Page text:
The big idea: what if censoring books only makes them more popular?

The 17th century rector of St Alban’s College in Valladolid, Spain, must have rolled his eyes at the size of the book he had to review for the library. The Jesuit seminary, known as the English College because it produced missionaries committed to the reconversion of England to Catholicism, had received a 900-page volume of Shakespeare’s plays.

William Sankey prepared his quill and began the long work of censoring ungodly, anti-Catholic and otherwise unsuitable material. “Holy-day fools” – a jibe in the Tempest that seemed to impugn the Christian calendar – struck out. “Heavier soon by the weight of a man”, as Margaret tells Hero on the eve of her wedding in Much Ado About Nothing – filth – blotted into unreadability with heavy ink. A play about a pretend friar and a novice nun: actually, at Measure for Measure Sankey admitted defeat, put down his pen and took a sharp blade to cut out the pages of the entire play.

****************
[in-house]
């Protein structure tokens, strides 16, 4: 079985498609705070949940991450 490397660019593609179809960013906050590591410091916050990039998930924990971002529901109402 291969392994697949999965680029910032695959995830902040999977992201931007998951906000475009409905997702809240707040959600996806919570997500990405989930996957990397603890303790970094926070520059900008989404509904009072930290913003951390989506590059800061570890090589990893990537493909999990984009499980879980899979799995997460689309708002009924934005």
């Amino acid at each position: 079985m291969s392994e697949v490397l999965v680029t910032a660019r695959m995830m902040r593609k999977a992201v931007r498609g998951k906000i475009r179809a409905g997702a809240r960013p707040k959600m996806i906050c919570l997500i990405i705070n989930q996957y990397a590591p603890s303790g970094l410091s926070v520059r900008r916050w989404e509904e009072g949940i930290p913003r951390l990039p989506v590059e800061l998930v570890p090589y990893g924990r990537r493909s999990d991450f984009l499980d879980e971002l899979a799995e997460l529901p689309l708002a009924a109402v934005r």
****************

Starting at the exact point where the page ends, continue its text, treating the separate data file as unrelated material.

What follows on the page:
What’s striking about this, however, is not the censorship. It is that these cheerfully secular, prominently anti-Catholic, ribald dramas were even considered for inclusion in this religious institution in the first place. Sankey’s redactions were less about censorship and more about doctoring the text to enable it to circulate. He made it more possible, not less, for seminarians to read Shakespeare (except Measure for Measure).

That censorship might actually enable the circulation of books rather than restrict it seems counterintuitive, but it’s a pattern we see again and again. As an addendum to the better known Index of Forbidden Books, the Vatican published an Index Expurgatorius: a list of the bits that could be cut from otherwise offensive books to make them acceptable. Of course this became the book equivalent of Barbra Streisand’s attempt to restrict the online circulation of images of her Malibu beach home: a move that inadvertently drew attention to the very things it was intended to suppress. The Protestant librarian Thomas Barlow wrote gleefully that the Catholic church had done his work for him, by pointing to what he himself wanted to read. Similarly in 1960s Oklahoma, when the moral crusading group Mothers United for Decency set up a “smutmobile” filled with objectionable books, surely some locals used this as a handily curated wishlist?